Guest Post: Is Base of the Pyramid Work Relevant to Rich Countries?
Guest blogger Bill Kramer is principal of The Global Challenge Network, LLC, an executive education and training company. From 2001 through mid-2007, he worked on pro-poor business strategies with WRI. Previously, Bill founded a non-profit focusing on the relationship of knowledge to economic development and enjoyed a long career in the private sector, founding a dozen companies, most of which were in the book business.
By Bill Kramer
Several questions keep cropping up for me in this line of work.? One is whether the expectation that the private sector as presently constituted can, or ever will, have meaningful impact on poverty reduction.? That question keeps me awake only a few nights every month.? Another, which occupies more of my daylight awake time, is whether what we in the rich countries are learning about the BOP can be applied at home.?
A variant of this question has recently entered the U.S. presidential race – in the form of Republican accusations that Senator Obama’s views are “socialist” because he said he “wants to spread the wealth around.”?? As the McCain team uses the term, it is just a proxy for the debate over economic philosophy and policy.? What are “equality” and “inequality”?A new OECD study, Growing Unequal?: Income Distribution and Poverty in OECD Countries (English summary here), gives food for thought on this issue.? A few findings: income inequality has been growing steadily within OECD countries (World Bank economist Branko Milanovic really helped us understand this as the ?next big thing’ when doing research for The Next 4 Billion).? Overall, inequality is not quite as severe as the public perceives it to be (although the US is right up there in the rankings).? Government redistribution policies clearly reduce inequality but in recent years the policies are less and less targeted to the poor and are therefore less effective in reducing income inequality.? Put another way, inequality is rising in good part because the rich are getting richer, with government help.?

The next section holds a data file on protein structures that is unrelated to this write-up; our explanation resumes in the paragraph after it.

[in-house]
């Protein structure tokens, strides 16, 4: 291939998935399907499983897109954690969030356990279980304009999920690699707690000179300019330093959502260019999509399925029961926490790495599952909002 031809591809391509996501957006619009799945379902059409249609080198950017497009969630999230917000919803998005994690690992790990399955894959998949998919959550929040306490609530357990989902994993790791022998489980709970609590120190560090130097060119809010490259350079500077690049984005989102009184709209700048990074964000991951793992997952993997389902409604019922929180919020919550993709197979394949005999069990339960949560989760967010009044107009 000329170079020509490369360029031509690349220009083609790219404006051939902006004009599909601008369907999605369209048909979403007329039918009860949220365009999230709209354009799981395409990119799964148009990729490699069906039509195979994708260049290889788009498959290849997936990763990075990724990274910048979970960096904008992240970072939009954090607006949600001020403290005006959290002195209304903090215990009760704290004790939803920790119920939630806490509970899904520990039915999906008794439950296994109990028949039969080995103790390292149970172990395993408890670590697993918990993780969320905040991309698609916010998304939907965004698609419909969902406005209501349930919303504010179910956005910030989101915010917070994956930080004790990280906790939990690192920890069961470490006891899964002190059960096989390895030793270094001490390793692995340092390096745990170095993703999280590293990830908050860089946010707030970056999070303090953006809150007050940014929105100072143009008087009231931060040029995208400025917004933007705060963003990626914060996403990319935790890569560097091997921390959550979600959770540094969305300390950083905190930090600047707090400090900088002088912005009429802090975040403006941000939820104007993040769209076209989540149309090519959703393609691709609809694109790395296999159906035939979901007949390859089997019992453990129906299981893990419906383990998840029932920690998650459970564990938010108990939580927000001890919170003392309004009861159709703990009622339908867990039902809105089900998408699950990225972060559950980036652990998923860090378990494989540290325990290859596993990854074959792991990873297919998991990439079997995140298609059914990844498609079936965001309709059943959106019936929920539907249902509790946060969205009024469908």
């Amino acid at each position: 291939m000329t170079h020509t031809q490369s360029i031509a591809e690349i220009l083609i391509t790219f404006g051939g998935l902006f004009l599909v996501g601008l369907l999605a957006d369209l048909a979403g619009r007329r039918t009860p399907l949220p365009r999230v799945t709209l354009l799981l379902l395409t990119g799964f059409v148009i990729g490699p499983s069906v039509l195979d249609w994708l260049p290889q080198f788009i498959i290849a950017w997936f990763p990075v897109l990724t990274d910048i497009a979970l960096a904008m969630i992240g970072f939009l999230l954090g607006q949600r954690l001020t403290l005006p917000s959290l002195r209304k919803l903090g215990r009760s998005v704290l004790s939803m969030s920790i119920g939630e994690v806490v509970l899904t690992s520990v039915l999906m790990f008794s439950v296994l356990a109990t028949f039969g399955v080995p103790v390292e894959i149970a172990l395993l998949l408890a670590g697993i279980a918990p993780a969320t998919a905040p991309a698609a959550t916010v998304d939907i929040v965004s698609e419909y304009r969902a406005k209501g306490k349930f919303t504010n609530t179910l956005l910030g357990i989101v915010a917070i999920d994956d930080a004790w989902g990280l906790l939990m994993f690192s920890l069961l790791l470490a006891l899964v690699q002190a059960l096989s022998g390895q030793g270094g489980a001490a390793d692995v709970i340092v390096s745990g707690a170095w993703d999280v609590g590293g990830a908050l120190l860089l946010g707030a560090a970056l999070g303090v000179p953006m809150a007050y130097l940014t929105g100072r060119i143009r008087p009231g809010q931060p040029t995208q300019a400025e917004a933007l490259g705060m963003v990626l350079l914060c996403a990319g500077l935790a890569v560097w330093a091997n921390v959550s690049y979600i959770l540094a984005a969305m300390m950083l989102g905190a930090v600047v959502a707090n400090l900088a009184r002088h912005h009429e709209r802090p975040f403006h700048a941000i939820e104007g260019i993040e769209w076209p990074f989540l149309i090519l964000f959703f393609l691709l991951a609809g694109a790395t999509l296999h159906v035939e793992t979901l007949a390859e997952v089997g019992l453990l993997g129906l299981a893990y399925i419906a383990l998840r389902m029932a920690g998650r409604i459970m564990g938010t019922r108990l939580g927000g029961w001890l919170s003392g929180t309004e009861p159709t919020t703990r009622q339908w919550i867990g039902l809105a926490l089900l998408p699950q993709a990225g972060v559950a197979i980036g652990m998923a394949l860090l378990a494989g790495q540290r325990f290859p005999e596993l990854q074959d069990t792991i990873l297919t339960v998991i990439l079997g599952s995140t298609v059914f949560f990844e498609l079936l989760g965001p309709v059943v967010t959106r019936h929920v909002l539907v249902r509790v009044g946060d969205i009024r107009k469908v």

Significant and permanent change can only be achieved by reducing the gap between capital and wage incomes, which means jobs with good wages and, likely, either legal or social constraints on ?obscene’ rewards for capital.? Wide distribution of income is linked to higher relative poverty and lower social mobility, and conversely, relatively lower disparity is linked with lower poverty rates and higher social mobility. As the OECD puts it, “(I)n practice, achieving greater equality of opportunity goes hand-in-hand with more equitable outcomes.”?
Obviously, much of what the OECD countries experience is found, in abundance, in poor countries: acute income inequality, low wages and social mobility, limited opportunities for equitable outcomes.?
So, yes, what we do is relevant.? It’s part of the political dialogues in all rich countries, not just the U.S.? And how we answer the questions at home, how we demand companies and governments to behave in our backyards sets the standards for how we ask them to behave elsewhere.